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Cataloging Connections: how grant funding can lead to a new Library of Congress Subject Heading 

Last year I decided to submit my first proposal for a new Library of Congress Subject (LCSH) term.  If you are not familiar with LCSH, consider the last time you searched a library catalog.  If you searched for a subject, most likely you were using LCSH terms to find the items you wanted.  Authors and publishers use different wording to describe the same topic. LCSH terms are useful because they help group materials about the same subject and standardize the language used to describe materials.  

Librarians can submit subject proposals to add or edit a subject term in LCSH.  These are reviewed by Library of Congress staff before being added to the LCSH controlled vocabularyAs a librarian, getting a proposal accepted feels a little like equivalent of getting an article published in a favorite magazine.   

Last year, I was looking for subject terms to describe a book about the history of Rosenwald schools, Rosenwald school reflections : documentation & preservation , and felt the available subject terms were inadequate.   

Cover of book, "Rosenwald school reflections : documentation & preservation"
Cover of Rosenwald school reflections : documentation & preservation, in the National Museum of African American History and Culture Library.

The Rosenwald Schools were schools built in African American communities during the Jim Crow era and funded by the Rosenwald FundJulius Rosenwald (philanthropist  and president of Sears, Roebuck, and Co.) worked with Booker T. Washington (African American leader, educator, and philanthropist) on a project to help these communities build schools so they could teach their children, who often had no access to public education.  According to the National Park Service, Washington’s and Rosenwalds work resulted in approximately 5,000 schools; by 1928, they served one-third of the African American children in the rural Southeast United States. i Materials before 1999 discussed Washington’s and Rosenwald’s relationship, but these materials discussed the work in more general terms, using a subject heading “Julius Rosenwald Fund, not specifically referring to the schools.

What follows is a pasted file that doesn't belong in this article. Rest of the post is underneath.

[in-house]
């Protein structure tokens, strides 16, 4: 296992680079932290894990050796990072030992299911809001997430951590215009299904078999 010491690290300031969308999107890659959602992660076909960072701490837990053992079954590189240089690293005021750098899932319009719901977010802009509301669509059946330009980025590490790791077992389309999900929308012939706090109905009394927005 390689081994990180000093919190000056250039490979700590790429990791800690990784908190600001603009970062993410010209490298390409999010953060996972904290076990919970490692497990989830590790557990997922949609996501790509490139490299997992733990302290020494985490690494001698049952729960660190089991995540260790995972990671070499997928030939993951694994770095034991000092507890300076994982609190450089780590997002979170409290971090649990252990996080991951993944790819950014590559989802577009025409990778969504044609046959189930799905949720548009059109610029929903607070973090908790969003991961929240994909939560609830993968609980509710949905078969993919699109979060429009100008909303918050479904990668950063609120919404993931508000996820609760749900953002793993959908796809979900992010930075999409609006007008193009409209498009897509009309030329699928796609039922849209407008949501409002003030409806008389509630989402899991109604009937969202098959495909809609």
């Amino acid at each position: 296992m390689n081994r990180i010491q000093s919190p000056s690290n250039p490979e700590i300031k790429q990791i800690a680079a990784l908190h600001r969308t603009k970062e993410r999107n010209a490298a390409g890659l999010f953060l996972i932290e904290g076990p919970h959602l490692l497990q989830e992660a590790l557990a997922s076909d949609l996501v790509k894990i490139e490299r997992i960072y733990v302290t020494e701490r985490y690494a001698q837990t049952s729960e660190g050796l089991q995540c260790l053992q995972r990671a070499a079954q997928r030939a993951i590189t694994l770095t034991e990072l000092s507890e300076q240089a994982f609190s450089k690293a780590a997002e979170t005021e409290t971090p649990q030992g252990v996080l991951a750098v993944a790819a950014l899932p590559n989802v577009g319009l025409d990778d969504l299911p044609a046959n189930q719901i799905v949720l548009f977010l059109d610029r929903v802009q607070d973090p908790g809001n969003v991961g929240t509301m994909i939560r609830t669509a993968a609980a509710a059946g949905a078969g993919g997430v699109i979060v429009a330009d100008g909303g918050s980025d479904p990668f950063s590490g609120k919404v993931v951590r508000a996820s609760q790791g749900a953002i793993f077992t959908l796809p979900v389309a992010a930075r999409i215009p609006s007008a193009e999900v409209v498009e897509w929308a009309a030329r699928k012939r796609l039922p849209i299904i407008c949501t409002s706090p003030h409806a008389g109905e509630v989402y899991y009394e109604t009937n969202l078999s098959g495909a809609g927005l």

Exterior of Rosenwald School in Notasulga, Alabama. White building with historic marker in front.
Rosenwald school in Notasulga, Alabama. Photographer: Rivers A. Langley.

I worked with the librarians at the National Museum of African American History and Culture Library, to see if they agreed a new term was needed for findability.  Not only did they agree, but the head librarian Shauna Collier was able to explain why the term Rosenwald Schools was increasingly used in publications. 

According to Collier, during the early 2000s, communities in the Southeast United States increasingly researched and documented Rosenwald Schools in their communities because of the Saving America’s Treasures Grant This grant program began with the mission to help preserve nationally significant historic properties and collections that convey the “nation’s great heritage to future generations of Americans.”  This program also inspired new scholarship across the country, especially in communities that saw it a potential source of funding for local historical structures and collections.  This was the case with Rosenwald Schools.  Numerous communities in the Southeast United States began to research local historic schools, backed by the Rosenwald Fund.   

Before 2001, literature discussed the Julius Rosenwald Fund that backed the schools, but these did not focus on the schools and the effects on their local communities.  The Grant changed that.  Save America’s Treasures grants came to an end in 2018, but the work and scholarship it inspired is still creating ripple effects.   

To learn more about Rosenwald Schools, check out: 

Thank you to the cataloging staff members Eric Bergstrom and Mario Rups and librarians at NMAAHC Brandee Worsham and Shauna Collier, who provided resources and guidance to help me through this journey. 

Below is a record for the book that started the work:  

Rosenwald School Reflections: documentation & preservation, by Claudia Stack, M.Ed. 

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